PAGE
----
The Dates of each entry is when I wrote it. Memories go way back.

Guns (September 7, 2007)

The Car my Father Sold for One Dollar  (May 30, 2007)

Exercise (May 10, 2007)
September 7, 2007
As long as I can remember I have had a fascination with guns. Naturally, I blame it on my parents, the media, and the society in which I grew up.
My first memories go back to just after World War II. Television was coming, but Radio was still the medium for the masses. People would gather round the radio and listen to the programs much like they do with the TV today. Although, there was much less listening for the sake of listening, than there is watching for the sake of watching today.
At least in my experience the radio went on when there was some particular program to hear and was not just turned on to become background noise. Some folks today click on the TV when they come home and it just runs until they go to bed, that’s not the way I remember radio.
Each week there were two programs that I listened to faithfully. One was The Lone Ranger and the other was Superman. One was during the week, Wednesday comes to mind, and the other was on Friday. They were on different stations, which tells me that they were probably on different networks.
I recall being very proud of myself that I could tune the dial on the Philco (Zenith?) radio and find the right station for my own programs. c. 1950
Although I could tie a towel around my neck like a cape and run around, the art of flying like superman or picking up a car was out of reach. But the idea of wearing a gun, cowboy boots and cowboy hat and actually shooting someone in the name of the law, seemed much more in the realm of possibility.
Now you need to understand that the Lone Ranger never really hurt anyone much when he shot them. He always shot the gun right out of their hand. The bad guys shot people, too. But when they shot people they really hurt them. Of course, it was usually very early in the program and needed to establish that the bad guys were truly bad and had to be brought to justice. They did do some fighting with fists and the good guy always won out by the time the half-hour program was over.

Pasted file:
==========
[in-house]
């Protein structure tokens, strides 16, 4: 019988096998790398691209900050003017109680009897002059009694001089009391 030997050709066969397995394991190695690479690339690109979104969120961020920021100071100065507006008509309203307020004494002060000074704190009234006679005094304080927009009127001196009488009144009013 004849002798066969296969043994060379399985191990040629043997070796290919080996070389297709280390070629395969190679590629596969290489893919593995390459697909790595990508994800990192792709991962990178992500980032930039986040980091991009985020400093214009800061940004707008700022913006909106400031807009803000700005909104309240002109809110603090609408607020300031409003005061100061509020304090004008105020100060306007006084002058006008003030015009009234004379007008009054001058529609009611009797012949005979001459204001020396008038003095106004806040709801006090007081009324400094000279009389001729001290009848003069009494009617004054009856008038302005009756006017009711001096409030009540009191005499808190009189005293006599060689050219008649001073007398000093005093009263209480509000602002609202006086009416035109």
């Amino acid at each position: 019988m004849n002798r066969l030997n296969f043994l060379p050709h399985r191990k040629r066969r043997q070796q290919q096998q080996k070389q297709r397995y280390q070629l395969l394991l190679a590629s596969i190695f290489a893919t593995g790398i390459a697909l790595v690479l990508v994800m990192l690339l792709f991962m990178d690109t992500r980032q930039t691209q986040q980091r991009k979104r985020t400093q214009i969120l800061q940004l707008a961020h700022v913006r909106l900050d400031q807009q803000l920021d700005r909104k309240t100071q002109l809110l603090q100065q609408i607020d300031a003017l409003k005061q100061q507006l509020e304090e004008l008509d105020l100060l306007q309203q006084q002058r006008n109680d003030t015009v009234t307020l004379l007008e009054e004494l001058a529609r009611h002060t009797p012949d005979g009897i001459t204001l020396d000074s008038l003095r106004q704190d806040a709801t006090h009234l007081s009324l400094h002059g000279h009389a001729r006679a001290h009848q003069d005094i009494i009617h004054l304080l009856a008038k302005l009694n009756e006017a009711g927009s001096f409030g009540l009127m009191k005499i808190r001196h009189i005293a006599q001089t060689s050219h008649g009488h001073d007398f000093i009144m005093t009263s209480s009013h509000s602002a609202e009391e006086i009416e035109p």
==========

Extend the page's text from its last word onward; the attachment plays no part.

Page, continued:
So my view of guns was founded in the, now passé idea, that guns in the hands of good guys could be used to protect innocent people and hinder the machinations and evil plots of the bad guys. And I was not alone. Many of the early baby-boomer boys aspired to be like the Lone Ranger, or Hopalong Cassidy (William Boyd) or Roy Rogers or The Cisco Kid or many of the other Western stars we saw at the movies on Saturday morning.
Guns were tools to be used for either good or evil depending on the hands that held them. They were not the evil things that they are portrayed to be today.

The car my father sold for one dollar.

May 30, 2007
I remember my father looking to replace our second car. I want to say about Spring of 1958. Our primary car was a 55 Buick, 4-door, with a red line speedometer. He bought the Buick new and had to pay $10 extra for the speedometer which had a red line that indicated the speed instead of the normal pointer. $10 doesn’t grow on trees, you know! He had to think it over for a day or so before he decided to go with it. So they added that to the order for the car. It’s funny the odd things you remember.
When he decided to buy another car he went out looking and over several days, maybe a few Saturdays, came home with various cars to check out and show my mother and I. (I was fifteen years old at the time and could hardly wait to turn 16 and get my license.)
I do recall several of the cars he brought home as options. One was a Packard convertible, probably about 1951 or ‘52. It was a big car and I hoped that that was not the one he’d buy. Another one he brought home was a 1954 Chevy convertible. He remarked that although it was okay, it did rattle a lot. Now all convertibles rattled a lot in those days. Without the top for rigidity, they would flex more than the sedans and pretty soon there were creeks and clanks all over the place, especially in the top mechanism. He thought this car had more than it should have and he passed on that one.